The last time I wrote about music, and somehow I completely forgot to mention one of the masters of English, the funny, intertextual, one and only Weird Al Yankovic!
Frankly, I’m a fan of this guy and I’d gladly share most of his songs with my students as they’re simply funny, witty and highly enjoyable – well, I can only encourage you to listen and have fun. Weird Al has been performing for quite a while, so you can find a good piece of music for everyone and make a nice listening exercise (I highly recommend sharing the video as well).
Today, however, I want to share the parody of Blurred Lines by Robin Thicke. You may be familiar with the controversies regarding the original lyrics, but there’s nothing to be worried about when it comes to Weird Al’s video, you can share it publicly 🙂
I’d introduce this video as a fill-in-the-gap listening exercise (you can find the lyrics here) as a break during some tedious grammar review classes (tenses revision or articles exercises, don’t we love this stuff?) with an intermediate+ level.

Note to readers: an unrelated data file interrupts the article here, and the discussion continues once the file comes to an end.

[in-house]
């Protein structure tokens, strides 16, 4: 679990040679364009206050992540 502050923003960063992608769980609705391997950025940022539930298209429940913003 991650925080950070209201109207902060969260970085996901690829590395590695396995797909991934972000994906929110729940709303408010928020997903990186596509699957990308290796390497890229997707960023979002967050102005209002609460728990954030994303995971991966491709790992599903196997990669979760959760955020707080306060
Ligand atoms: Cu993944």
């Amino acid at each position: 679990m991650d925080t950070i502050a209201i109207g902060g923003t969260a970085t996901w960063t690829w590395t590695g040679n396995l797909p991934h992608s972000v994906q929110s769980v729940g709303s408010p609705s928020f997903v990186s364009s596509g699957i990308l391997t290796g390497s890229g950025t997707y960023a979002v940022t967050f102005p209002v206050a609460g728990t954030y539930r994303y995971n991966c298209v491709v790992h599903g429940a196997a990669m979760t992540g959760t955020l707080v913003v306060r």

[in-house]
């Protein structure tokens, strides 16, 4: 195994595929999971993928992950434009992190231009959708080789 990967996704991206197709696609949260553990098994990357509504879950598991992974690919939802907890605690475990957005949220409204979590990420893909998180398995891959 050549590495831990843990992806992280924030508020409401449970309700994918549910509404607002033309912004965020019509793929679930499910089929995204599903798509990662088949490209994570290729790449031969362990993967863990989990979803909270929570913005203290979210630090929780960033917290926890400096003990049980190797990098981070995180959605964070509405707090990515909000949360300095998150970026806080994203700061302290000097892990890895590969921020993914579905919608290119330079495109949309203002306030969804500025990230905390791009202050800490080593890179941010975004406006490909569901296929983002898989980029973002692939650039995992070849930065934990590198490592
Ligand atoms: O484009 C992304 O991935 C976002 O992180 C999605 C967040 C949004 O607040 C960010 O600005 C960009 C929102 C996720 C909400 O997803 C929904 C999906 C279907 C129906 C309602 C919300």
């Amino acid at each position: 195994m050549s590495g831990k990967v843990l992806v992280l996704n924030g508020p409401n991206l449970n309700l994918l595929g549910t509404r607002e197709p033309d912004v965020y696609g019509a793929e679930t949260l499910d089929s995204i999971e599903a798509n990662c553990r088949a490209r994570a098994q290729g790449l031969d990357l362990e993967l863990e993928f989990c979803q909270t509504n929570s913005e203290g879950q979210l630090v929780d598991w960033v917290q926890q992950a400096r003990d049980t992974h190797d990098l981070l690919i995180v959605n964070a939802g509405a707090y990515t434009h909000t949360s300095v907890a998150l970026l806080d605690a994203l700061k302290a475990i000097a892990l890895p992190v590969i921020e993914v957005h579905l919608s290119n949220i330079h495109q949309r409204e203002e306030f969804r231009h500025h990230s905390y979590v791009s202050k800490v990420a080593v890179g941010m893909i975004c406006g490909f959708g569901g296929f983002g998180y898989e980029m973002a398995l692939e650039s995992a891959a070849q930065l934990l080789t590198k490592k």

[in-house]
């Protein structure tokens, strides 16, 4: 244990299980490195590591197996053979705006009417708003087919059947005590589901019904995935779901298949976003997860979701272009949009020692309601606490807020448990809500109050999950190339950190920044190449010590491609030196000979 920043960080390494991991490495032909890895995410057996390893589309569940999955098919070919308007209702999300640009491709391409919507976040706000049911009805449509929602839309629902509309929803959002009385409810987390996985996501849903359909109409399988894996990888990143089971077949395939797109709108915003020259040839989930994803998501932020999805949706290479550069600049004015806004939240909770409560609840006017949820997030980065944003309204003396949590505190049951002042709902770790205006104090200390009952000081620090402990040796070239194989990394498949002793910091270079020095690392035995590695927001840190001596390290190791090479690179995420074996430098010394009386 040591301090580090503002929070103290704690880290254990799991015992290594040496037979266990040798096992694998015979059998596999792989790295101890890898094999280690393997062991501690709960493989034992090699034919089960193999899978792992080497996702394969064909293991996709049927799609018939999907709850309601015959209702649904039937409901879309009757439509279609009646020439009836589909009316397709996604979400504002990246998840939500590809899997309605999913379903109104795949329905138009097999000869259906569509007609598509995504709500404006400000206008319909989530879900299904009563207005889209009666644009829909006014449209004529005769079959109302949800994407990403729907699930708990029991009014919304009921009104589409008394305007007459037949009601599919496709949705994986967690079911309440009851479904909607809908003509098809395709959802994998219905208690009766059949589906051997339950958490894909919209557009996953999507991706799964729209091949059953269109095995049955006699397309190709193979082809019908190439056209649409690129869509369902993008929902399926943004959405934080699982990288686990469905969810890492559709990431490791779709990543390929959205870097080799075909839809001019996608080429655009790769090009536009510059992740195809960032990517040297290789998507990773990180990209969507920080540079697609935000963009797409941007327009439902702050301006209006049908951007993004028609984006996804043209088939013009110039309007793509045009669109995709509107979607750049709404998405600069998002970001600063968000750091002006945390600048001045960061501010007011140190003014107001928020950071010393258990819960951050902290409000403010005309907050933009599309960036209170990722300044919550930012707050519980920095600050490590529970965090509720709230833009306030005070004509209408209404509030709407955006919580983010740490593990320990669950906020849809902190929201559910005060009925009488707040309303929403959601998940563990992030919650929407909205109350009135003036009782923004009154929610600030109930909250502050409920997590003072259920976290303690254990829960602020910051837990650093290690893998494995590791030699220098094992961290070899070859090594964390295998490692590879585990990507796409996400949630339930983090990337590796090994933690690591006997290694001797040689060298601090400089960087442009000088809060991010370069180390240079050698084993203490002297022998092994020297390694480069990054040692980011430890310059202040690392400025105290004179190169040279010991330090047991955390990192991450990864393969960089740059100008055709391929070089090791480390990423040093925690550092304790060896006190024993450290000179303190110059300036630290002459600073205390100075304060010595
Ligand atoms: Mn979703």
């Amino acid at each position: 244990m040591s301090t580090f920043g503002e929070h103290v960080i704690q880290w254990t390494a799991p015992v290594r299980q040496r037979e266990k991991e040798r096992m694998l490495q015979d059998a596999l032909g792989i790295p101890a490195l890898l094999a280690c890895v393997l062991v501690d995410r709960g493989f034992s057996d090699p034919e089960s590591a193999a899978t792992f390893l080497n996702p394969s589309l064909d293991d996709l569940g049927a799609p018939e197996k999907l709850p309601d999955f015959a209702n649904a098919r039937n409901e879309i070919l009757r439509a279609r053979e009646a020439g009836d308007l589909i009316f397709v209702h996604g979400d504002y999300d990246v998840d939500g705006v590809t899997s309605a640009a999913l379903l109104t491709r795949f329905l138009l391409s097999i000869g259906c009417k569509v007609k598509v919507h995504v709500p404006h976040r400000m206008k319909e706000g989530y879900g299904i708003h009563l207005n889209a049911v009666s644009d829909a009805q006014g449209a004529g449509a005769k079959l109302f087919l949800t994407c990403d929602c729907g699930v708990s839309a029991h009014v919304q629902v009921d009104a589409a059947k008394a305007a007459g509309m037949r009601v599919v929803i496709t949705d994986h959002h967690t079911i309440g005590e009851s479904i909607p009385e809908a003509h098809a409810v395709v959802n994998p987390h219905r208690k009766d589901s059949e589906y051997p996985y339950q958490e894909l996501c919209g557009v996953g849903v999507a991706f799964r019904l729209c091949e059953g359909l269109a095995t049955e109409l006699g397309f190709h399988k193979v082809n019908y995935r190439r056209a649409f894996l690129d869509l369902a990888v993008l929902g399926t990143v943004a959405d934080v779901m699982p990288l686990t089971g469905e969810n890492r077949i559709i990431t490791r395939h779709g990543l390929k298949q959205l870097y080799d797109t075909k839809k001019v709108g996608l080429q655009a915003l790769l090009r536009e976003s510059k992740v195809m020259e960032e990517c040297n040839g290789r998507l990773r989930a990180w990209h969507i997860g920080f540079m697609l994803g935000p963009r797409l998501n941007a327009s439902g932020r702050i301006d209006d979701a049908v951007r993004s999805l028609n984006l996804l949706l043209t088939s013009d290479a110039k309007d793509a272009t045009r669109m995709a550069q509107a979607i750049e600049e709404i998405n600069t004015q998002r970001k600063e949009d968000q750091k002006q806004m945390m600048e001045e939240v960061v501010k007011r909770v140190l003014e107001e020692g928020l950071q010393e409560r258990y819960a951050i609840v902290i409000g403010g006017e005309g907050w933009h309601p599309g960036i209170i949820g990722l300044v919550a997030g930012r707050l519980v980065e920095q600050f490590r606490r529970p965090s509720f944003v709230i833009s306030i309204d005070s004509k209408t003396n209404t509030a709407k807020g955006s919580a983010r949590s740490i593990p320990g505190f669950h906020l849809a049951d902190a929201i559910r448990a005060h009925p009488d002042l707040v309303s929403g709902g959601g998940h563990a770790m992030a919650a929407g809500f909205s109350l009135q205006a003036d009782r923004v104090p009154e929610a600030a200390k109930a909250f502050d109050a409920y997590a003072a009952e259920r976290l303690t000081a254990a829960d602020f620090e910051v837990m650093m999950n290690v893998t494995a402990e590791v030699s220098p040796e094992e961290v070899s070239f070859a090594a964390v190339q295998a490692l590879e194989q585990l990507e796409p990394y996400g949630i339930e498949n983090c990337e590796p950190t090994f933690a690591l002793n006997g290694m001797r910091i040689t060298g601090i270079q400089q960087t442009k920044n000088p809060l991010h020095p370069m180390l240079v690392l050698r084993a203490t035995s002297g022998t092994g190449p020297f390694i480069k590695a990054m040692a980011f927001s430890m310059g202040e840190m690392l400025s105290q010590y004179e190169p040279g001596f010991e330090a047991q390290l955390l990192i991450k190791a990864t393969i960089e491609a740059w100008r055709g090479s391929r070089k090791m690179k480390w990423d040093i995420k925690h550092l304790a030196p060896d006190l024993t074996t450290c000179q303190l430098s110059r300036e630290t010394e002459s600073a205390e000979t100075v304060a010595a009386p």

To keep the good mood, I would follow the listening activity with some groupwork, where my students could write a short poem about – why not? – their struggles with English grammar or some grammar rules they may have problems with remembering.
If you have time for a small class project, you may encourage your students to write their own proper song about grammar, either inspired by some popular pieces of music, or a completely original one – even if they’re not really into singing, they can always rap (they’ll feel more confident performing in group). With an extremely eager group you may even think about filming a proper video clip – the possibilities are endless 🙂
The truth is, you can use Word Crimes to show the students – and remind yourself – that everything can be spiced up with a little bit of fun, even if ‘a song about grammar’ doesn’t sound like fun at first.